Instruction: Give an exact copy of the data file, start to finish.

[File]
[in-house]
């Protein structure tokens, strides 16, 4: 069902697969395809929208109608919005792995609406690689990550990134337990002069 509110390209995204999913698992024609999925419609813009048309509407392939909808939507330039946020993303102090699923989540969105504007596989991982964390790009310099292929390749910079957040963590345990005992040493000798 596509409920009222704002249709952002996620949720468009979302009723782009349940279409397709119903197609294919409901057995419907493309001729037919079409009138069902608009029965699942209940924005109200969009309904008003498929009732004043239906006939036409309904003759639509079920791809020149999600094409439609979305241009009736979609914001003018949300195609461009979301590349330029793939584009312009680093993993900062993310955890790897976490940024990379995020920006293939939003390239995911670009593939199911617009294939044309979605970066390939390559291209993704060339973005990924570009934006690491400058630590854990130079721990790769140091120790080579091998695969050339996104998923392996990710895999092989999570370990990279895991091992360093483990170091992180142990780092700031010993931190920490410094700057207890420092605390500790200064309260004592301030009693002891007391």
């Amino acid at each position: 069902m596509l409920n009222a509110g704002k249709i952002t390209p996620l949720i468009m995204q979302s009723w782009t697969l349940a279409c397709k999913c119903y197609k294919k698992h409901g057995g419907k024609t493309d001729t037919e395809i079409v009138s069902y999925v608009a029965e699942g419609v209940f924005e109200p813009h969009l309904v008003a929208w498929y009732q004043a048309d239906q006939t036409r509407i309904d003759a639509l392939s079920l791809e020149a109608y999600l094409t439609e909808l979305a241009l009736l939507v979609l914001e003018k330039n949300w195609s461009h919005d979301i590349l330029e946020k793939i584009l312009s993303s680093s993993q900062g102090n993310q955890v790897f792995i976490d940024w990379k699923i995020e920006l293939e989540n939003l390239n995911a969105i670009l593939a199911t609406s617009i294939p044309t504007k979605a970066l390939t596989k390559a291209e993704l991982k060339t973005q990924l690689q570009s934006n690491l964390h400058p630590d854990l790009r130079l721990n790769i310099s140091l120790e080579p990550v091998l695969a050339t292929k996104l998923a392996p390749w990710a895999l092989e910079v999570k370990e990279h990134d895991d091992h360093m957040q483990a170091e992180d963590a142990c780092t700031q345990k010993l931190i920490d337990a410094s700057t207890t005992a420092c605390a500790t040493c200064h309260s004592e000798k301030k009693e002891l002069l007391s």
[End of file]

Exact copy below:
[in-house]
């Protein structure tokens, strides 16, 4: 069902697969395809929208109608919005792995609406690689990550990134337990002069 509110390209995204999913698992024609999925419609813009048309509407392939909808939507330039946020993303102090699923989540969105504007596989991982964390790009310099292929390749910079957040963590345990005992040493000798 596509409920009222704002249709952002996620949720468009979302009723782009349940279409397709119903197609294919409901057995419907493309001729037919079409009138069902608009029965699942209940924005109200969009309904008003498929009732004043239906006939036409309904003759639509079920791809020149999600094409439609979305241009009736979609914001003018949300195609461009979301590349330029793939584009312009680093993993900062993310955890790897976490940024990379995020920006293939939003390239995911670009593939199911617009294939044309979605970066390939390559291209993704060339973005990924570009934006690491400058630590854990130079721990790769140091120790080579091998695969050339996104998923392996990710895999092989999570370990990279895991091992360093483990170091992180142990780092700031010993931190920490410094700057207890420092605390500790200064309260004592301030009693002891007391």
């Amino acid at each position: 069902m596509l409920n009222a509110g704002k249709i952002t390209p996620l949720i468009m995204q979302s009723w782009t697969l349940a279409c397709k999913c119903y197609k294919k698992h409901g057995g419907k024609t493309d001729t037919e395809i079409v009138s069902y999925v608009a029965e699942g419609v209940f924005e109200p813009h969009l309904v008003a929208w498929y009732q004043a048309d239906q006939t036409r509407i309904d003759a639509l392939s079920l791809e020149a109608y999600l094409t439609e909808l979305a241009l009736l939507v979609l914001e003018k330039n949300w195609s461009h919005d979301i590349l330029e946020k793939i584009l312009s993303s680093s993993q900062g102090n993310q955890v790897f792995i976490d940024w990379k699923i995020e920006l293939e989540n939003l390239n995911a969105i670009l593939a199911t609406s617009i294939p044309t504007k979605a970066l390939t596989k390559a291209e993704l991982k060339t973005q990924l690689q570009s934006n690491l964390h400058p630590d854990l790009r130079l721990n790769i310099s140091l120790e080579p990550v091998l695969a050339t292929k996104l998923a392996p390749w990710a895999l092989e910079v999570k370990e990279h990134d895991d091992h360093m957040q483990a170091e992180d963590a142990c780092t700031q345990k010993l931190i920490d337990a410094s700057t207890t005992a420092c605390a500790t040493c200064h309260s004592e000798k301030k009693e002891l002069l007391s």